Once we conclude that all pain needs to be eliminated we need a powerful tool to accomplish that task – because pain is everywhere and comes from many different sources, and we don’t have time to stop and reflect to deal with the source. That tool also needs to work quickly. Well, we found the fast acting and powerful tool that is at the ready to do the job – opiate pain medications. And man do they work well – to the tune of eliminating pain in the over 18,000 people per year in the United States that die from overdose. In addition, we cannot even count the number of people whose lives have become dysfunctional wrecks because of the dependence on those substances – I hazard to guess that each of us is connected to one of those people.

Opiates are our hammers and we’re running around pounding screws with them. Screws need to be gently turned to become flush – to fix the break. Not every pain is meant to be quickly, violently eliminated. As a matter of fact, violence is at the heart of pain. I’ve witnessed the violence perpetrated by pain medication, when it is used as a hammer. We need a better tool box.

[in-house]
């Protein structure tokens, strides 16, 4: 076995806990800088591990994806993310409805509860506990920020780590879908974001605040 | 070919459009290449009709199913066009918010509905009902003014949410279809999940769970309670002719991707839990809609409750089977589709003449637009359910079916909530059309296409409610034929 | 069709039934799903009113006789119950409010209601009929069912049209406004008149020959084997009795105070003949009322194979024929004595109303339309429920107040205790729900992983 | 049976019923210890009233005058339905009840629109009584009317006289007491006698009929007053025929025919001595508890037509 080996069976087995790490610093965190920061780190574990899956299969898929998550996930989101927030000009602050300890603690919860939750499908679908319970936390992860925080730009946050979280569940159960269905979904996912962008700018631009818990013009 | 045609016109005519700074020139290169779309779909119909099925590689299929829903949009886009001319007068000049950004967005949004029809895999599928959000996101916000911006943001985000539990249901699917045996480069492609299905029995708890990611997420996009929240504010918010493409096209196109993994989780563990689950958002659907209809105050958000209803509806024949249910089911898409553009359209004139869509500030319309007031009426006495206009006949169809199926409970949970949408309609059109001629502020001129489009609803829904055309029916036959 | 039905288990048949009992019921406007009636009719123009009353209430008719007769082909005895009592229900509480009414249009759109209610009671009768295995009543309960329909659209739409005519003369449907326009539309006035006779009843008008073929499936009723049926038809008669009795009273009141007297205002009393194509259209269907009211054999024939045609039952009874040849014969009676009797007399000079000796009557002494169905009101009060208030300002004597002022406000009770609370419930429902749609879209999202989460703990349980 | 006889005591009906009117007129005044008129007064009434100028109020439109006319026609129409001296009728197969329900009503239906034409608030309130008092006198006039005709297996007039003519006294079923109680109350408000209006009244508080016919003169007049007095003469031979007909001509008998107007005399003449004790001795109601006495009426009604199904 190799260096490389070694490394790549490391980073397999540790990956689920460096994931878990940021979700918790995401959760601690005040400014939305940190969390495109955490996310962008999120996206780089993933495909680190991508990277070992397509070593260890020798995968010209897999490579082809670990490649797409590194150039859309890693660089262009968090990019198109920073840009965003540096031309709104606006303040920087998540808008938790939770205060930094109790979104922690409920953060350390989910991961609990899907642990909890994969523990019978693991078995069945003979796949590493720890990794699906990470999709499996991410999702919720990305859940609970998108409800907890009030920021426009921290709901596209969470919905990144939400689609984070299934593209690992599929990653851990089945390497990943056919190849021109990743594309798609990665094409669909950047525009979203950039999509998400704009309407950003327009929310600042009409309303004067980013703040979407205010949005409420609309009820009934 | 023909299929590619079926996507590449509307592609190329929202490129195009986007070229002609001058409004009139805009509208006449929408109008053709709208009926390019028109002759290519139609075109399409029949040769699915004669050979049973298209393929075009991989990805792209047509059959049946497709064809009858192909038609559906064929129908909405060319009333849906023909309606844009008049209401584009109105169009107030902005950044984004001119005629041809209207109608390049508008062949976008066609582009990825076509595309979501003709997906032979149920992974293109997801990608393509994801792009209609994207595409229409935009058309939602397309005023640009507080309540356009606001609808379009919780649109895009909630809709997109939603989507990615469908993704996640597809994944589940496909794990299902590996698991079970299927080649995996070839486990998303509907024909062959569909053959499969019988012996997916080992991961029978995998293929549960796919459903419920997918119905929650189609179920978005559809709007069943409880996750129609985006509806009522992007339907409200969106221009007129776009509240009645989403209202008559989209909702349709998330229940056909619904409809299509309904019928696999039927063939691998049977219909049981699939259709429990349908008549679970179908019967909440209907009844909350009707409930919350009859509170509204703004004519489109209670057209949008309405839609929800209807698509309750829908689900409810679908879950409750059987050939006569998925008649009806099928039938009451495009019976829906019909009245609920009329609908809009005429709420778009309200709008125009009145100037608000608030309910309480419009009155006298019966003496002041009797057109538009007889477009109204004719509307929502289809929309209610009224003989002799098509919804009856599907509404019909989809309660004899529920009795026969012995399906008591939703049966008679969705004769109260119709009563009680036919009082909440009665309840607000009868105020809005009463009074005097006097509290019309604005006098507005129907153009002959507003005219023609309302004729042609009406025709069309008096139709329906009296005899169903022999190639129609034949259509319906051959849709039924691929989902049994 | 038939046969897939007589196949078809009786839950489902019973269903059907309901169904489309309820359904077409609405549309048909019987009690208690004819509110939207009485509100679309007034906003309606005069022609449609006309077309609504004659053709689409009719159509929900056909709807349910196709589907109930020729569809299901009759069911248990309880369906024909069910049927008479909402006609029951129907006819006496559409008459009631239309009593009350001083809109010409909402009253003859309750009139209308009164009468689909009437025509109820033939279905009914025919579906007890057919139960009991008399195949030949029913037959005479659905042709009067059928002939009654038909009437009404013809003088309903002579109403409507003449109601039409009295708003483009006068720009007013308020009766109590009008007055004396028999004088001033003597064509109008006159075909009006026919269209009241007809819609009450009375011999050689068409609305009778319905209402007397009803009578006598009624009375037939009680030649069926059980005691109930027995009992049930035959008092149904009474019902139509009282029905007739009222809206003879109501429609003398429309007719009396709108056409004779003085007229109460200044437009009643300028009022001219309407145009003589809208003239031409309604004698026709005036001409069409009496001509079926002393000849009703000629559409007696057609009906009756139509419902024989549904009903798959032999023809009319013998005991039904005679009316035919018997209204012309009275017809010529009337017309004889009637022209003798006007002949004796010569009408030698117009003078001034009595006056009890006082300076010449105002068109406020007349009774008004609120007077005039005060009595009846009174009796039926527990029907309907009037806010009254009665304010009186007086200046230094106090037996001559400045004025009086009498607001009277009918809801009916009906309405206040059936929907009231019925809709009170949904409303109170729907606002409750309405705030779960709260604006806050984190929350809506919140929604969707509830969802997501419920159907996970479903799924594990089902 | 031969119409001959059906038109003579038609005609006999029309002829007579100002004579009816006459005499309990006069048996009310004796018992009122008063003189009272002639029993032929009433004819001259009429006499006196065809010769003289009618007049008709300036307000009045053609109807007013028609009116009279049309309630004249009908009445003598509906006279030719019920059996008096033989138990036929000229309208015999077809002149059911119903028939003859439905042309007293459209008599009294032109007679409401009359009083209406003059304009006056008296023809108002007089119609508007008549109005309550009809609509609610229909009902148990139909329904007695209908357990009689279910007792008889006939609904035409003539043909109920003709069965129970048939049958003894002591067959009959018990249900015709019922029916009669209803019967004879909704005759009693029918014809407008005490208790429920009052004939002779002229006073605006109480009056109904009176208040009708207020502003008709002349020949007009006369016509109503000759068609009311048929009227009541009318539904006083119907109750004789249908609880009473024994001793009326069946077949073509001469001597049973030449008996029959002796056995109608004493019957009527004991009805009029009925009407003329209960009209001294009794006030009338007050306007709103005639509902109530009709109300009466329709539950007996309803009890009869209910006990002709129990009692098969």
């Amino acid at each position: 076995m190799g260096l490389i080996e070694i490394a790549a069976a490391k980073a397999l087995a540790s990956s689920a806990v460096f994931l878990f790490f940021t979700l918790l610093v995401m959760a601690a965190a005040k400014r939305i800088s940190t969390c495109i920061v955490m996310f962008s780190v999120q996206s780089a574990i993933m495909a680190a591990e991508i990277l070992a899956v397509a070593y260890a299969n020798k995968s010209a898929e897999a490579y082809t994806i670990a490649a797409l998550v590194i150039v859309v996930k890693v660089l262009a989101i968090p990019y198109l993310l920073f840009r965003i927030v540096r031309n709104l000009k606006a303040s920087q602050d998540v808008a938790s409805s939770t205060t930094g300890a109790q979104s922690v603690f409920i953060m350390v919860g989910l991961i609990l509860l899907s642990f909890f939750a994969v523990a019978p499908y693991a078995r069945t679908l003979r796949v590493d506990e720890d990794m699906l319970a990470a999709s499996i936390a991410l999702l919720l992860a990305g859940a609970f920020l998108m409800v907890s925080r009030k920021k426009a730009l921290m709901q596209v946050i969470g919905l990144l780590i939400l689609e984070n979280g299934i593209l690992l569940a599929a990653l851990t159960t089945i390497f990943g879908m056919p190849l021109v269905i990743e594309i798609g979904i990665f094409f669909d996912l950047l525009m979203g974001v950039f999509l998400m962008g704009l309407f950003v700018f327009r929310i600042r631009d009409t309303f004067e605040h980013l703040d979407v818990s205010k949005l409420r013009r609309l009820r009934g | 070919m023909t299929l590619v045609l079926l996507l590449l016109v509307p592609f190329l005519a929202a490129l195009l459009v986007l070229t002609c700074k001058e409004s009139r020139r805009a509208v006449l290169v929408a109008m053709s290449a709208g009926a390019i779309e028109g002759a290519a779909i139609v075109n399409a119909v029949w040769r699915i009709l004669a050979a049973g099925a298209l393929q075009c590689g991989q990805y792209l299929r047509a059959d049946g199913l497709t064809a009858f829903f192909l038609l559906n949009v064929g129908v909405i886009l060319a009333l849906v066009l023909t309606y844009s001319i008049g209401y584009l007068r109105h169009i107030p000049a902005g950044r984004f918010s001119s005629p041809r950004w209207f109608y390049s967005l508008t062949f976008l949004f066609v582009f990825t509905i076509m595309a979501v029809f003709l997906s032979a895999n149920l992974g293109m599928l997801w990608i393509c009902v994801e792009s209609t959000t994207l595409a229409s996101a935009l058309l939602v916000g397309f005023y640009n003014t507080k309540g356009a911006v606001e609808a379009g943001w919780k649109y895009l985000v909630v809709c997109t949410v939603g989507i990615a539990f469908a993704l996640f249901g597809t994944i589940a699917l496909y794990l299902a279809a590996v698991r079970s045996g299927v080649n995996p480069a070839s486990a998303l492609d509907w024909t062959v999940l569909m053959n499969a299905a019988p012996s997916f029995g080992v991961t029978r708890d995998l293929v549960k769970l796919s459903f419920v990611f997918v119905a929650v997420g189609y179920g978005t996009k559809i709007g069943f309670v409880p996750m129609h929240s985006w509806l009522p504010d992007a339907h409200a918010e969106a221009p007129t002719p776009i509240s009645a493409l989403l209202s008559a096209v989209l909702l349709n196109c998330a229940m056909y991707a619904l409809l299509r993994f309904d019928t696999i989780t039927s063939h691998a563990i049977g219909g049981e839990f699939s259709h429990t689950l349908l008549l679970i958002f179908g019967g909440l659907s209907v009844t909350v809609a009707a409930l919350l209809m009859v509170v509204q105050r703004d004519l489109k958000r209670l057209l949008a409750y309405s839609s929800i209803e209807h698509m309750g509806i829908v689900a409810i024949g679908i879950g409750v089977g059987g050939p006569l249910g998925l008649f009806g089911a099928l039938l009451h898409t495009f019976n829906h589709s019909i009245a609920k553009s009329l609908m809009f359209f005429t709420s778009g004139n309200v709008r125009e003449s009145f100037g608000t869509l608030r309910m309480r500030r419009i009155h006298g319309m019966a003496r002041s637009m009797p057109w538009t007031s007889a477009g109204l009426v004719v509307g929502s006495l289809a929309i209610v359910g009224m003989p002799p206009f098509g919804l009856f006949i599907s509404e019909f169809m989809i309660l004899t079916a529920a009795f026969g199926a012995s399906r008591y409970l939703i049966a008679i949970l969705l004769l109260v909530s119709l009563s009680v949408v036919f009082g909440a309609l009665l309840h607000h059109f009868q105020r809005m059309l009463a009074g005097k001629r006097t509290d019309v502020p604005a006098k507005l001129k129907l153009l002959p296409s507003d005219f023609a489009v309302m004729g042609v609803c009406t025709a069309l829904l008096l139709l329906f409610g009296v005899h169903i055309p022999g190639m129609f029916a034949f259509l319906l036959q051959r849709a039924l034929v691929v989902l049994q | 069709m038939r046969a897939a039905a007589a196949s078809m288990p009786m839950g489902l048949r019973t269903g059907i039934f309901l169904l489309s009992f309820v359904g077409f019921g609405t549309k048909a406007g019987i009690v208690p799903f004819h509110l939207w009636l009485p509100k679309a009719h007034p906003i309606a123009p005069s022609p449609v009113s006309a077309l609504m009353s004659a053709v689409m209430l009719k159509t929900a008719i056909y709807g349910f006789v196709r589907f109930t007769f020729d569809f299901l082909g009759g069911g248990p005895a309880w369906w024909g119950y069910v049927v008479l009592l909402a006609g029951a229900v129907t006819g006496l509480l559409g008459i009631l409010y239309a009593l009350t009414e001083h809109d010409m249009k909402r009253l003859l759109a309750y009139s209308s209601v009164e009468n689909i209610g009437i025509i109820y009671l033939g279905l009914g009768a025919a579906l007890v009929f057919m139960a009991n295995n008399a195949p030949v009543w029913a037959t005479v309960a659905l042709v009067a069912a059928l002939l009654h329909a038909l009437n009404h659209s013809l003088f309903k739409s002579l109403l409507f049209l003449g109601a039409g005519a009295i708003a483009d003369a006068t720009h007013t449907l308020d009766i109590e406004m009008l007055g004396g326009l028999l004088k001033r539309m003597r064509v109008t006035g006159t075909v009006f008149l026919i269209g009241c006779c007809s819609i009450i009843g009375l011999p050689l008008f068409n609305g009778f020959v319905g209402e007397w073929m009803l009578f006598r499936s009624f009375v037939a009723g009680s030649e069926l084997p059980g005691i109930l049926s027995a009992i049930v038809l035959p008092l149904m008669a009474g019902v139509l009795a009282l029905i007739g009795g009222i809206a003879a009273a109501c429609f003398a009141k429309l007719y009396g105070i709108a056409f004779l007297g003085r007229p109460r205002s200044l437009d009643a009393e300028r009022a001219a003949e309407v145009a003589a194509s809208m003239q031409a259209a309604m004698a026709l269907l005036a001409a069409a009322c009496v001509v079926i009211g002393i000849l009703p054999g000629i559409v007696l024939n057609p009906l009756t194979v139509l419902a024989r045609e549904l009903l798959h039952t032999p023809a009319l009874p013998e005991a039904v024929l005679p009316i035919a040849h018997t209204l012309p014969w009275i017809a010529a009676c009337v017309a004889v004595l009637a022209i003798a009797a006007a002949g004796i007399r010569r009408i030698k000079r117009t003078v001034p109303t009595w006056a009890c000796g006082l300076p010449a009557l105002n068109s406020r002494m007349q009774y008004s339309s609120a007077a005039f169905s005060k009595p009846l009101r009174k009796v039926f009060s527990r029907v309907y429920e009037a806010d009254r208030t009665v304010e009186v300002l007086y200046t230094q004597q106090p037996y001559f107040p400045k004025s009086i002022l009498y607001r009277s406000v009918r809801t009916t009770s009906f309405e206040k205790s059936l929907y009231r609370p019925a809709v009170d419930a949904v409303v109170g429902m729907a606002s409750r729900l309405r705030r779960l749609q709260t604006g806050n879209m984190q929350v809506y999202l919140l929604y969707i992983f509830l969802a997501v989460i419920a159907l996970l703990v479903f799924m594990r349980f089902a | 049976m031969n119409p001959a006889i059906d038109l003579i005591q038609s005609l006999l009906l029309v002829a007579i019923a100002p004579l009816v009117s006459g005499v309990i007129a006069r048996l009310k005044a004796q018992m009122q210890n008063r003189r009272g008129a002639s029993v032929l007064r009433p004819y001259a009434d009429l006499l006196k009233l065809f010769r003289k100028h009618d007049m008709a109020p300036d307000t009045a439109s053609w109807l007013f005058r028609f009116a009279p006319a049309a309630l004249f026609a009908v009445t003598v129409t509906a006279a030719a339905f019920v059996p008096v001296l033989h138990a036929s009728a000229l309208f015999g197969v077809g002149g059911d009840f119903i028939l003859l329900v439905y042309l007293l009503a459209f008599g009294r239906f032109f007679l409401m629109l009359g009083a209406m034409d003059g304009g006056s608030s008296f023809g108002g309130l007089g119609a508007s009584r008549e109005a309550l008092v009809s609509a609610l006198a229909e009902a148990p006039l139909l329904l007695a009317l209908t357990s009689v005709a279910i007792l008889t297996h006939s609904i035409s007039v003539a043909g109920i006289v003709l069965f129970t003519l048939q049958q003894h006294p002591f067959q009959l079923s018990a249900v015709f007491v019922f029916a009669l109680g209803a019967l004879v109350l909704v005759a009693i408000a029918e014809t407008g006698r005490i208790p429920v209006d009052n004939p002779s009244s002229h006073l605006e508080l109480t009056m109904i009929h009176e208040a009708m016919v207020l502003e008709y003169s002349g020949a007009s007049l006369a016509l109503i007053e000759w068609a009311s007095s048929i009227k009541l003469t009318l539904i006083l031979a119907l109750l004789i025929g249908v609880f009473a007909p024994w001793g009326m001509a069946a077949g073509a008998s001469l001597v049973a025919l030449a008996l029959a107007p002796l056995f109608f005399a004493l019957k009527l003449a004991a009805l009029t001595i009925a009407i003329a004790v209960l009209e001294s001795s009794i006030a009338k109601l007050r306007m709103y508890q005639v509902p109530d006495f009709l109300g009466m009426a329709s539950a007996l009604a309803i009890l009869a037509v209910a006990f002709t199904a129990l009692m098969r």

Free Hugs

A while back, one of my daughters went out to participate in a project put on by a theater group. The group gathered downtown with signs in hand and a simple, some would say silly, plan – they set up on the sidewalk near a park and where street traffic traveled through a 15 MPH zone. They were offering free hugs to all who passed by. She came home from the event bubbling over with enthusiasm. The stories she shared with our family about the response brought us smiles and were uplifting. Some passersby were suspicious, a few unresponsive, but many happily stopped to accept a hug from a stranger. People in cars honked in support and some even stopped their cars in the street to grab a quick hug. Most amazing to me, some of those hugs led to conversations and outpouring of emotion and gratitude – humans briefly connected in their disconnected world.